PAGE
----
Well, NASCAR certainly knows how to make a prime-time impression. Rain, fire, and Tide laundry detergent all factored into a Daytona 500 that will go down as the most bizarre in NASCAR history. And oh, yeah, Matt Kenseth picked up his second Daytona 500 title. The first Daytona 500 to be postponed took more than 36 hours to complete after rain pushed it from its scheduled Sunday afternoon start to yesterday at lunch, and ultimately turned it into the first ever NASCAR race run in prime-time television.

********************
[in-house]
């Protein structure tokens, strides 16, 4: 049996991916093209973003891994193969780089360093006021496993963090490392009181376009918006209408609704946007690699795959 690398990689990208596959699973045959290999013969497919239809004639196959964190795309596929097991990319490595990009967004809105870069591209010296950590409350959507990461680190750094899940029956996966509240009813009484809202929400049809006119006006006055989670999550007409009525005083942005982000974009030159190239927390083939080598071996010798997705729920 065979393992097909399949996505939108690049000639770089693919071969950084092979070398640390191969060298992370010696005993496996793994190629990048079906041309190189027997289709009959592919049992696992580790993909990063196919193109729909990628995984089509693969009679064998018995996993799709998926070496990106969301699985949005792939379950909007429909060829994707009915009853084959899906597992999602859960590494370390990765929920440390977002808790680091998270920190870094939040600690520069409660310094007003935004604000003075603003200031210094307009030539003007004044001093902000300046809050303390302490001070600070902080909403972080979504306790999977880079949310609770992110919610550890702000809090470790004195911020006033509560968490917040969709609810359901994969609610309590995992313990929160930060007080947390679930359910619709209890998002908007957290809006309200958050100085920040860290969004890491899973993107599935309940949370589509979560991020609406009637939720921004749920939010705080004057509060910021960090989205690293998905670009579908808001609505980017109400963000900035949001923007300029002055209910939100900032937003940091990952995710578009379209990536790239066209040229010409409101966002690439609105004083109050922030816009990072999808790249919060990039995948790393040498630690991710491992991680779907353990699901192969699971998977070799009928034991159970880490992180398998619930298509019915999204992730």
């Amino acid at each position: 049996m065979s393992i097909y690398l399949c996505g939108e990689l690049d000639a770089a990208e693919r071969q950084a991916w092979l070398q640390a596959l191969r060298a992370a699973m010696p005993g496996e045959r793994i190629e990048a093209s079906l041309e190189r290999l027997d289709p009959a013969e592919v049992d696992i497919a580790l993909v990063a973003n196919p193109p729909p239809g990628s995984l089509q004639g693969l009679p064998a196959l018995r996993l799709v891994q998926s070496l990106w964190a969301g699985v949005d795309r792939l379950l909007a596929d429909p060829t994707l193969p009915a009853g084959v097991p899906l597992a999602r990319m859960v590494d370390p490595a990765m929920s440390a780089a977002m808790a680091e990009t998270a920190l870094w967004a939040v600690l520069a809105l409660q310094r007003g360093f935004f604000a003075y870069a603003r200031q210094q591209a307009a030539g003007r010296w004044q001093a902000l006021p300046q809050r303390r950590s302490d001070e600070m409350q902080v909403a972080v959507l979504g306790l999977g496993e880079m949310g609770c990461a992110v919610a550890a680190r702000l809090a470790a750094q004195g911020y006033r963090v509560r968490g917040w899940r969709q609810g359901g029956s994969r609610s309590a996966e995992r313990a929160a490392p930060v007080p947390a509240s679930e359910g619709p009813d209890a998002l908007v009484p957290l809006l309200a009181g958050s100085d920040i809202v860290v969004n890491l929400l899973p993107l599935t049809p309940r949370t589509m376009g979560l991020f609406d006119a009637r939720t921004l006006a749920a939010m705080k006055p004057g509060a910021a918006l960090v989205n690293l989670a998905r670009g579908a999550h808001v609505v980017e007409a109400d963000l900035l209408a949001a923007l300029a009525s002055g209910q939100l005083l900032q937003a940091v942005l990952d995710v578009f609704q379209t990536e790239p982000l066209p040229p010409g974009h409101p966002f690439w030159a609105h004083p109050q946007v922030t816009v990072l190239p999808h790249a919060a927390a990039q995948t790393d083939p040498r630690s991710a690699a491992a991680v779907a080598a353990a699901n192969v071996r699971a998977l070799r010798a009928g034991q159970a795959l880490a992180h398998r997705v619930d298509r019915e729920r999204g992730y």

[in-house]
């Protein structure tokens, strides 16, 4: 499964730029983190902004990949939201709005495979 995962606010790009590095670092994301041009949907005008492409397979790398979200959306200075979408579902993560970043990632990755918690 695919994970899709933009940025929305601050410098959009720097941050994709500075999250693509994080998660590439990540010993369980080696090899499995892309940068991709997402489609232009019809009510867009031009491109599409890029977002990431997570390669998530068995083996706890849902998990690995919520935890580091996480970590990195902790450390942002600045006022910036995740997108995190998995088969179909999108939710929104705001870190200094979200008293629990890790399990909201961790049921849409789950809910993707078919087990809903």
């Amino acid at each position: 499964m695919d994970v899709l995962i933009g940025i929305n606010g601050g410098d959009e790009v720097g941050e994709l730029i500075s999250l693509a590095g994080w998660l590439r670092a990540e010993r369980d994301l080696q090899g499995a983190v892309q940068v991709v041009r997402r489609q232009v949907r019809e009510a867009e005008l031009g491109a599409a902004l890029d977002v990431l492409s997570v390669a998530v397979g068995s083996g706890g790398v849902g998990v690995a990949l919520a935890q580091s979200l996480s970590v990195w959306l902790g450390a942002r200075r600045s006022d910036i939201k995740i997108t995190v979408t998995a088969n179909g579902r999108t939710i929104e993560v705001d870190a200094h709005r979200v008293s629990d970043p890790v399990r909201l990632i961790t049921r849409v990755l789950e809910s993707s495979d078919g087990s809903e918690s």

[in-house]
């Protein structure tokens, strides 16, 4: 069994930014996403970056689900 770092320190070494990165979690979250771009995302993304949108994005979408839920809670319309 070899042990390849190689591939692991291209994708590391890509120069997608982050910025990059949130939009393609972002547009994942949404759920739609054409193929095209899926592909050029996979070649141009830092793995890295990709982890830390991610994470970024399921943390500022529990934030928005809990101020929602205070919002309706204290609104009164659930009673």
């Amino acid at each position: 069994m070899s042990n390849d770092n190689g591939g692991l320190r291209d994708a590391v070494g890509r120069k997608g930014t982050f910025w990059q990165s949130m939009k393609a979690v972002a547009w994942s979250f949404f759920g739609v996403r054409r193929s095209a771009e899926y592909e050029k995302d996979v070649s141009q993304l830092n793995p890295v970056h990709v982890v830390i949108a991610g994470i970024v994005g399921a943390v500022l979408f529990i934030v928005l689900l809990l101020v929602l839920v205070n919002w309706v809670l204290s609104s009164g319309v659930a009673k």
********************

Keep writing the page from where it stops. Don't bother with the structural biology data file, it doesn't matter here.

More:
What happened was a show like no other, beginning from the second lap of the race, when five-time NASCAR champion Jimmie Johnson was caught in an accident that also took down Danica Patrick, ruining her Daytona 500 debut. From there it was 25 lead changes among 13 drivers, 10 cautions, and that really big fire. Juan Pablo Montoya crashed under caution into a safety truck filled with about 200 gallons of jet fuel, and the collision caused a massive fireball that scorched the track. What did they use to clean it up? Tide laundry detergent. Seriously. But the incident caused a two-plus hour stoppage. Kenseth and Roush Fenway Racing teammate Greg Biffle took over the lead following the fire stoppage with 40 laps to go. Until the final lap, Biffle dutifully stayed in line behind his teammate, and when Dale Earnhardt Jr. finally tried to make his move around him, neither driver could catch Kenseth. (Read more Matt Kenseth stories.)